The third dispatch from a first-time filmmaker chronicling his experience for The Atlantic
I wish I could say that, in addition to all of the other talented professionals working on my film, I had a pyrotechnics team capable of creating the startling effect in this photo. Unfortunately, this really happened. It was probably no more than an hour after sundown and we were crammed into a private house in Bed-Stuy prepping for a quiet scene between two leads—characters in the earliest stage of romance.
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Before anything could ignite between the actors, however, the air began to fill with the sounds of fire trucks arriving. Crew members lingering out in the yard rushed inside to inform us that a home several houses down the block had caught fire. I was loathe to stop rehearsal because we were already running late and had plenty of work to do. It's New York—Brooklyn, no less. One hears sirens all the time.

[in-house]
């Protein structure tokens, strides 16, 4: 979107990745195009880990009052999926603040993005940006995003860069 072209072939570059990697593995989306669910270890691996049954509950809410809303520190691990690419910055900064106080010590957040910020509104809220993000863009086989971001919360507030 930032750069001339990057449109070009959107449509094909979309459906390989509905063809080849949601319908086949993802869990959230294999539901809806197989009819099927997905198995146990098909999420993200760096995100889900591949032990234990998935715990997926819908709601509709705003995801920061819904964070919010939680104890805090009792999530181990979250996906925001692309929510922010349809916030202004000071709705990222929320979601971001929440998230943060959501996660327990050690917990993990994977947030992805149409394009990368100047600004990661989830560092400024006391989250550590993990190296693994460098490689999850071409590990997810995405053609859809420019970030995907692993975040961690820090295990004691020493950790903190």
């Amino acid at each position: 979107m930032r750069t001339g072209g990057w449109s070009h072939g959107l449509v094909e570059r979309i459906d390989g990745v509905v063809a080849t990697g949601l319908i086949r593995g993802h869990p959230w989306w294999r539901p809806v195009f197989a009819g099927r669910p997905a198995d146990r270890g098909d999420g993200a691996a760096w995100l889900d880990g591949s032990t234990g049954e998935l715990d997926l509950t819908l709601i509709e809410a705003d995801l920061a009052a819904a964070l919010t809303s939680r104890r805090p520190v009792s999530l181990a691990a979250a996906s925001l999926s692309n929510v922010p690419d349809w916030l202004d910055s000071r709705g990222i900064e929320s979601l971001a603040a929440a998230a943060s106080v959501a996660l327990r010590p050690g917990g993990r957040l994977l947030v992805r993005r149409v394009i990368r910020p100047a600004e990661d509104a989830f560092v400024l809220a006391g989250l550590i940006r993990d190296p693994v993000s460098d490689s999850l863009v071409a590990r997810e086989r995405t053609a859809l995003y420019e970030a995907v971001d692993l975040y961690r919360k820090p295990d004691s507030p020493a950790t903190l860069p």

But I went outside to look. Flames leapt into the sky just a few houses away. Red and white engines clogged the corner near us. Firemen with axes and tools jumped out and raced past where a dozen of us filmmakers stood gawking. A woman creeped out onto her front stoop in slippers and a bathrobe to ask us what was going on. My sound man and his assistant began eyeing their equipment nervously. Even the big, scary dog next door stopped barking long enough to look worried. Back inside, our set was filled with smoke. Another crew member panicked.